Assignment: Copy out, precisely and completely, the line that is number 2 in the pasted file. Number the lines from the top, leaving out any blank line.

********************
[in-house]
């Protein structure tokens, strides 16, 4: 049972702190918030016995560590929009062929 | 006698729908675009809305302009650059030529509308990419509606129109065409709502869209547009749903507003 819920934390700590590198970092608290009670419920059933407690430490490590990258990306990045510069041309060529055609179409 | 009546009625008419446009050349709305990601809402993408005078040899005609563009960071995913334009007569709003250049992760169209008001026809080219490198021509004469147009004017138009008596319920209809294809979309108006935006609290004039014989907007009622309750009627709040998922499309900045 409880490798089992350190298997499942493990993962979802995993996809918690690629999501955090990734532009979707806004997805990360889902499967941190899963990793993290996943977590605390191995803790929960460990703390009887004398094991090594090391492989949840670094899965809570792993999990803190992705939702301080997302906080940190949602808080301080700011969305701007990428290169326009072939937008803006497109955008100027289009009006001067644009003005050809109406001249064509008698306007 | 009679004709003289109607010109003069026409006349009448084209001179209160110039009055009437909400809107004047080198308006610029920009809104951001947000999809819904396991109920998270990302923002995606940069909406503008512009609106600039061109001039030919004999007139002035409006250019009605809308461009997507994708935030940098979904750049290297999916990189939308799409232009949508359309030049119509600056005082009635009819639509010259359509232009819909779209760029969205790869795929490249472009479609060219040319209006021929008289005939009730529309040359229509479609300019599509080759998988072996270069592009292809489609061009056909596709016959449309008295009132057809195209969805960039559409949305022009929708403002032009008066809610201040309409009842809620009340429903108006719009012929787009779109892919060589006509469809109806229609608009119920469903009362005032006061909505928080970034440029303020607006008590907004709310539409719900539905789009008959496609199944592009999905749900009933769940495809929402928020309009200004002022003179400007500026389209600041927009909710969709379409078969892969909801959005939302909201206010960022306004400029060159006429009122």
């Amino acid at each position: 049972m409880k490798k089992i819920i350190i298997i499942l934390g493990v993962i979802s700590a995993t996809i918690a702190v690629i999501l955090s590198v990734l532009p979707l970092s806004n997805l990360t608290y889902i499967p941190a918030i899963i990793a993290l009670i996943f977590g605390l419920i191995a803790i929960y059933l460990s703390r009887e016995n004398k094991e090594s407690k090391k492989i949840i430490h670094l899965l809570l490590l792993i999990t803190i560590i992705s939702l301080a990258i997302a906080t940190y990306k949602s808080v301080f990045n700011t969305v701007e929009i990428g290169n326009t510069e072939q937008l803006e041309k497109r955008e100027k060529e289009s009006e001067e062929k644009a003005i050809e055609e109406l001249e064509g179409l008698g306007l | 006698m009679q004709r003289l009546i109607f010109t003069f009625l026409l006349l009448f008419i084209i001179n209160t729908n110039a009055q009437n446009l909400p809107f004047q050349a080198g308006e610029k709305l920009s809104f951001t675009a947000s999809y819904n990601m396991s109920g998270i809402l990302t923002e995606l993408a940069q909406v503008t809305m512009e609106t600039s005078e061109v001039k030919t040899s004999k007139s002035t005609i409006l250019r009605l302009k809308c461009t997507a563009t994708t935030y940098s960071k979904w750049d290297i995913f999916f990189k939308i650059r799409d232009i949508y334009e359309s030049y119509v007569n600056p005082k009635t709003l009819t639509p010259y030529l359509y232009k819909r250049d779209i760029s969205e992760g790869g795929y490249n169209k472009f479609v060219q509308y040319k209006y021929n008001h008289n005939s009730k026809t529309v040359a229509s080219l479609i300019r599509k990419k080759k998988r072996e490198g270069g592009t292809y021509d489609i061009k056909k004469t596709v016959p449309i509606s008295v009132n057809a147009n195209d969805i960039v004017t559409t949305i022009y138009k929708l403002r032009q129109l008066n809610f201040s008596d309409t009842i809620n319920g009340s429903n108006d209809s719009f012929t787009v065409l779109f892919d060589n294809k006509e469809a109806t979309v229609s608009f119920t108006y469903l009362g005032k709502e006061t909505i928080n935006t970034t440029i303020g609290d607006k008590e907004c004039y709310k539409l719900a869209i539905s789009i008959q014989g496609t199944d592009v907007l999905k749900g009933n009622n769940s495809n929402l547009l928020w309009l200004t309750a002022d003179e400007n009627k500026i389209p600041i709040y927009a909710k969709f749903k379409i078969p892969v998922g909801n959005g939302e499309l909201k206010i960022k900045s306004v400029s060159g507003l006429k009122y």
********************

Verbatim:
């Protein structure tokens, strides 16, 4: 049972702190918030016995560590929009062929 | 006698729908675009809305302009650059030529509308990419509606129109065409709502869209547009749903507003 819920934390700590590198970092608290009670419920059933407690430490490590990258990306990045510069041309060529055609179409 | 009546009625008419446009050349709305990601809402993408005078040899005609563009960071995913334009007569709003250049992760169209008001026809080219490198021509004469147009004017138009008596319920209809294809979309108006935006609290004039014989907007009622309750009627709040998922499309900045 409880490798089992350190298997499942493990993962979802995993996809918690690629999501955090990734532009979707806004997805990360889902499967941190899963990793993290996943977590605390191995803790929960460990703390009887004398094991090594090391492989949840670094899965809570792993999990803190992705939702301080997302906080940190949602808080301080700011969305701007990428290169326009072939937008803006497109955008100027289009009006001067644009003005050809109406001249064509008698306007 | 009679004709003289109607010109003069026409006349009448084209001179209160110039009055009437909400809107004047080198308006610029920009809104951001947000999809819904396991109920998270990302923002995606940069909406503008512009609106600039061109001039030919004999007139002035409006250019009605809308461009997507994708935030940098979904750049290297999916990189939308799409232009949508359309030049119509600056005082009635009819639509010259359509232009819909779209760029969205790869795929490249472009479609060219040319209006021929008289005939009730529309040359229509479609300019599509080759998988072996270069592009292809489609061009056909596709016959449309008295009132057809195209969805960039559409949305022009929708403002032009008066809610201040309409009842809620009340429903108006719009012929787009779109892919060589006509469809109806229609608009119920469903009362005032006061909505928080970034440029303020607006008590907004709310539409719900539905789009008959496609199944592009999905749900009933769940495809929402928020309009200004002022003179400007500026389209600041927009909710969709379409078969892969909801959005939302909201206010960022306004400029060159006429009122």